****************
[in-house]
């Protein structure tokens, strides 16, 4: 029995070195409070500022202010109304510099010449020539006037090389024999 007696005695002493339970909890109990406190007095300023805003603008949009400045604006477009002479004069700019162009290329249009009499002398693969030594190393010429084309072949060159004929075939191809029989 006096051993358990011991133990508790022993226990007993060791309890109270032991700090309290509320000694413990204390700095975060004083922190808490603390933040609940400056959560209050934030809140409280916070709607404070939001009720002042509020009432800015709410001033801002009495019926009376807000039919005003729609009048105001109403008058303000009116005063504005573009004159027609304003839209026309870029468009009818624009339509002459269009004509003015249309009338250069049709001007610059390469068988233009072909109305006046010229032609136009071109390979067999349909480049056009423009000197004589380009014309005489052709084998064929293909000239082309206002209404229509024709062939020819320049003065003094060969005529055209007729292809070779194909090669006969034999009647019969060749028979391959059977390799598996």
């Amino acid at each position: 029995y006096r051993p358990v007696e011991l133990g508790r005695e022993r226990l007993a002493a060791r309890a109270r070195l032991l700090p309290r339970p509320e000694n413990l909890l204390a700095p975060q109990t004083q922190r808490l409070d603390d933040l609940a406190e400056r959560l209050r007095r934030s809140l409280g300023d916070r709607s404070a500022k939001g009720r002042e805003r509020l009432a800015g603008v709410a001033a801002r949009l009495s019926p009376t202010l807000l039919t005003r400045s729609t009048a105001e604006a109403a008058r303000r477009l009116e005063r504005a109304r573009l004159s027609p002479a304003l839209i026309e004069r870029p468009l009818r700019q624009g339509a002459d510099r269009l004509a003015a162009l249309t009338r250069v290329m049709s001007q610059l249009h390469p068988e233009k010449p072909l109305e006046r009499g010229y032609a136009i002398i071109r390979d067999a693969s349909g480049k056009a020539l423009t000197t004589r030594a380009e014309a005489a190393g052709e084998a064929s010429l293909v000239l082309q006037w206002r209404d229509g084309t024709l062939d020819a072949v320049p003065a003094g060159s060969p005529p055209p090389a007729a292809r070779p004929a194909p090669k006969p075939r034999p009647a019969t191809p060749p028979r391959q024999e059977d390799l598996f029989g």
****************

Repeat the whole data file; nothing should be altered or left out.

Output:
[in-house]
């Protein structure tokens, strides 16, 4: 029995070195409070500022202010109304510099010449020539006037090389024999 007696005695002493339970909890109990406190007095300023805003603008949009400045604006477009002479004069700019162009290329249009009499002398693969030594190393010429084309072949060159004929075939191809029989 006096051993358990011991133990508790022993226990007993060791309890109270032991700090309290509320000694413990204390700095975060004083922190808490603390933040609940400056959560209050934030809140409280916070709607404070939001009720002042509020009432800015709410001033801002009495019926009376807000039919005003729609009048105001109403008058303000009116005063504005573009004159027609304003839209026309870029468009009818624009339509002459269009004509003015249309009338250069049709001007610059390469068988233009072909109305006046010229032609136009071109390979067999349909480049056009423009000197004589380009014309005489052709084998064929293909000239082309206002209404229509024709062939020819320049003065003094060969005529055209007729292809070779194909090669006969034999009647019969060749028979391959059977390799598996």
């Amino acid at each position: 029995y006096r051993p358990v007696e011991l133990g508790r005695e022993r226990l007993a002493a060791r309890a109270r070195l032991l700090p309290r339970p509320e000694n413990l909890l204390a700095p975060q109990t004083q922190r808490l409070d603390d933040l609940a406190e400056r959560l209050r007095r934030s809140l409280g300023d916070r709607s404070a500022k939001g009720r002042e805003r509020l009432a800015g603008v709410a001033a801002r949009l009495s019926p009376t202010l807000l039919t005003r400045s729609t009048a105001e604006a109403a008058r303000r477009l009116e005063r504005a109304r573009l004159s027609p002479a304003l839209i026309e004069r870029p468009l009818r700019q624009g339509a002459d510099r269009l004509a003015a162009l249309t009338r250069v290329m049709s001007q610059l249009h390469p068988e233009k010449p072909l109305e006046r009499g010229y032609a136009i002398i071109r390979d067999a693969s349909g480049k056009a020539l423009t000197t004589r030594a380009e014309a005489a190393g052709e084998a064929s010429l293909v000239l082309q006037w206002r209404d229509g084309t024709l062939d020819a072949v320049p003065a003094g060159s060969p005529p055209p090389a007729a292809r070779p004929a194909p090669k006969p075939r034999p009647a019969t191809p060749p028979r391959q024999e059977d390799l598996f029989g």